Personal Mission Field/Preparation
Today I gird myself with the power of the order of the cherubim, with the obedience of angels, with the ministry of archangels, with the expectation of resurrection for the sake of a reward, with the prayers of the patriarchs, with the predictions of the prophets, with the precepts of the apostles, with the faith of the confessors, with the innocence of holy virgins, with the deeds of righteous men.
- Anonymous, Faeth Fiada (Irish, 8th century)
For he will command his angels concerning you to guard you in all your ways.
- Psalm 91.11
It's easy to dismiss a poem like Faeth Fiada ("Patrick's Breasplate") as merely a curious cultural relic of little more than historical value. But these poems were used by serious people with a serious faith in Christ to prepare themselves for the day ahead.
Let's look at all that's packed into just this one stanza, which served generations of Celtic believers as a guide in preparing for a day of facing all manner of temptation and trial. First we note the invocation of angels, and the expectation that those angels will be sent and will do their job of protecting the believer. They are obedient to the One Who sends them as ministering spirits. Anyone who really believes this - and the Word does teach it - is likely to know a bit more boldness during the day than, well, most of us do.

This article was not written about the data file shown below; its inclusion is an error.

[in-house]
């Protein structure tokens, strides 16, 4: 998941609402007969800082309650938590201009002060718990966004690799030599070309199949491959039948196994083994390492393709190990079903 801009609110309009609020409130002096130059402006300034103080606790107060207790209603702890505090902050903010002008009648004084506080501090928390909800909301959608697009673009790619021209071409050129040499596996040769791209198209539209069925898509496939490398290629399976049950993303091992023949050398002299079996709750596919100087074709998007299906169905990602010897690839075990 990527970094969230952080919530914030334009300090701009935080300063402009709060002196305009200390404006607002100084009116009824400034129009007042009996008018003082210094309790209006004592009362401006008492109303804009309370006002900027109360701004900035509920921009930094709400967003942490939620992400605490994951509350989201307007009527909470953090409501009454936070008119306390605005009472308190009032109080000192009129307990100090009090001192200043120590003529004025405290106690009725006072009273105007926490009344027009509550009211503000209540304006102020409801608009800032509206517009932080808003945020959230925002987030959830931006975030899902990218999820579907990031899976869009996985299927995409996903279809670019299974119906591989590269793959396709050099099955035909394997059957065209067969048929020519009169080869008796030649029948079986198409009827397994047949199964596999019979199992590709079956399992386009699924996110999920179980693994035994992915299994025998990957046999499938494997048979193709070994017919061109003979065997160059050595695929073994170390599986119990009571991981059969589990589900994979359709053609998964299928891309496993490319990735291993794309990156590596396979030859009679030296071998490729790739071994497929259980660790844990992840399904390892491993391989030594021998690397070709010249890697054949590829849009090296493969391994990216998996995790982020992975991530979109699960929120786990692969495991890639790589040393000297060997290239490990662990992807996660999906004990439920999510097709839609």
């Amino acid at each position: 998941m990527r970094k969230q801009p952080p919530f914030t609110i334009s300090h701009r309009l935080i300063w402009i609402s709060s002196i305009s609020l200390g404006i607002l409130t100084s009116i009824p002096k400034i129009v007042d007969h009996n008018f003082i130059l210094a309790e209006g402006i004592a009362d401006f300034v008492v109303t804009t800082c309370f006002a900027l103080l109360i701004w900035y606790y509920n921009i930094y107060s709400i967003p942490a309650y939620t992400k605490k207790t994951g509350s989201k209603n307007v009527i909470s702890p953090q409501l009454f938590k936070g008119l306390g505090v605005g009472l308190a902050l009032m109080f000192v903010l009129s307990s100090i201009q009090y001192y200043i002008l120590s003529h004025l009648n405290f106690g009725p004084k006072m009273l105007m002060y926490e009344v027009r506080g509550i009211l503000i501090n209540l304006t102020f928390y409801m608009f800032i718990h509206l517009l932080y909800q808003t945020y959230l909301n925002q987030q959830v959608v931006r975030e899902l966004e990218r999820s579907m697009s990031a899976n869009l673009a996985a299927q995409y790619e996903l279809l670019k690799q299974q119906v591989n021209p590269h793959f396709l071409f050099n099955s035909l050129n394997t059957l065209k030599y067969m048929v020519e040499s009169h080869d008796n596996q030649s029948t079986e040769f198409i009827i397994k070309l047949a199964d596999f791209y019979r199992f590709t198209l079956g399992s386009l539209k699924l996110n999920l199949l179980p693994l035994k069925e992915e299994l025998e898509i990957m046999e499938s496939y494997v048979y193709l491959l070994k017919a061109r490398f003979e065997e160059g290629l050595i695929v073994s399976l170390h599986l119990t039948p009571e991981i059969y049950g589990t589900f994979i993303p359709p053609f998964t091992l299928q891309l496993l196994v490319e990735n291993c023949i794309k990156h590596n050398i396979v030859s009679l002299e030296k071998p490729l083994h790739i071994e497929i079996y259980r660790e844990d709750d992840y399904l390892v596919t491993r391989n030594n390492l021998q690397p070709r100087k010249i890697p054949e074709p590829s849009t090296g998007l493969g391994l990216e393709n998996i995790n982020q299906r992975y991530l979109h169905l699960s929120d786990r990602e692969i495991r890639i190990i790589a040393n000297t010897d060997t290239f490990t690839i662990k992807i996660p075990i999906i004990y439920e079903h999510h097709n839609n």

Second, the view to the end: "expectation of resurrection." The psalmist would say "what can man do to me?" The worst that could happen on any given day would be that we die, but if we're focused on the promise of resurrection, we can say, like Paul, that dying would be "gain", for beyond this life the reward of heaven waits.
Next, the one preparing for the day with this poem expresses his confidence that the saints and angels in heaven ("patriarchs") are praying for him, a notion derived, perhaps, from texts like Revelation 5.8 and 8.1-4. Talk about encouragement!
Finally, note the confidence expressed in the Word of God (prophets and apostles), the faith of the Church (confessors), the holiness of virgins, and all of this - all this preparation - to pursue a path defined by the good deeds of righteous men.
I would say this Celtic dude had a great quiet time the day his preparations included all this.
So we can just dismiss this breatplate poem, or perhaps we can learn something from it about how to prepare for a day of living the faith once for all committed to the saints with a view to turning our world upside-down for Jesus Christ.
Which do you choose?
Today at The Fellowship of Ailbe
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